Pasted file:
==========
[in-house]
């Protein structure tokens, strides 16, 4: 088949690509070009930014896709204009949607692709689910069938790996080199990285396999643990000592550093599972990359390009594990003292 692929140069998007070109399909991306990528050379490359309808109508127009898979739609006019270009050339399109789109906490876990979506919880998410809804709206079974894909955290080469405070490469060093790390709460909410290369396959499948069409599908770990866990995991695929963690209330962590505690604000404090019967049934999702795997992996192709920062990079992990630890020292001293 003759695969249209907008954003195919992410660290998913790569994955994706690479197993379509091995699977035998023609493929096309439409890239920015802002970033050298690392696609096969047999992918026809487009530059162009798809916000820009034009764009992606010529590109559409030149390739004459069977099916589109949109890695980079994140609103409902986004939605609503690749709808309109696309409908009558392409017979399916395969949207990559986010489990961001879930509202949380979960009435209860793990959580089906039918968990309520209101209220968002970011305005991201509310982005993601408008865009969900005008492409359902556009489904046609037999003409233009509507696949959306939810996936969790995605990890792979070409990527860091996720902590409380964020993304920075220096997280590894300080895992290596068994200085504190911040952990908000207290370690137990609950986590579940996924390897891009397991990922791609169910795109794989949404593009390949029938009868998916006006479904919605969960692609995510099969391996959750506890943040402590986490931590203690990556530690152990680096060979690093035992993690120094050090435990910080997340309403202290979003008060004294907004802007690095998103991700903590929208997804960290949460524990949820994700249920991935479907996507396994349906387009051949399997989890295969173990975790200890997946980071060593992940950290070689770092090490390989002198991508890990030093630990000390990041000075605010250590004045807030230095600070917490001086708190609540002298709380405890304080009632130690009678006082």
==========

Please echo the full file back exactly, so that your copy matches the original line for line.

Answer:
[in-house]
């Protein structure tokens, strides 16, 4: 088949690509070009930014896709204009949607692709689910069938790996080199990285396999643990000592550093599972990359390009594990003292 692929140069998007070109399909991306990528050379490359309808109508127009898979739609006019270009050339399109789109906490876990979506919880998410809804709206079974894909955290080469405070490469060093790390709460909410290369396959499948069409599908770990866990995991695929963690209330962590505690604000404090019967049934999702795997992996192709920062990079992990630890020292001293 003759695969249209907008954003195919992410660290998913790569994955994706690479197993379509091995699977035998023609493929096309439409890239920015802002970033050298690392696609096969047999992918026809487009530059162009798809916000820009034009764009992606010529590109559409030149390739004459069977099916589109949109890695980079994140609103409902986004939605609503690749709808309109696309409908009558392409017979399916395969949207990559986010489990961001879930509202949380979960009435209860793990959580089906039918968990309520209101209220968002970011305005991201509310982005993601408008865009969900005008492409359902556009489904046609037999003409233009509507696949959306939810996936969790995605990890792979070409990527860091996720902590409380964020993304920075220096997280590894300080895992290596068994200085504190911040952990908000207290370690137990609950986590579940996924390897891009397991990922791609169910795109794989949404593009390949029938009868998916006006479904919605969960692609995510099969391996959750506890943040402590986490931590203690990556530690152990680096060979690093035992993690120094050090435990910080997340309403202290979003008060004294907004802007690095998103991700903590929208997804960290949460524990949820994700249920991935479907996507396994349906387009051949399997989890295969173990975790200890997946980071060593992940950290070689770092090490390989002198991508890990030093630990000390990041000075605010250590004045807030230095600070917490001086708190609540002298709380405890304080009632130690009678006082």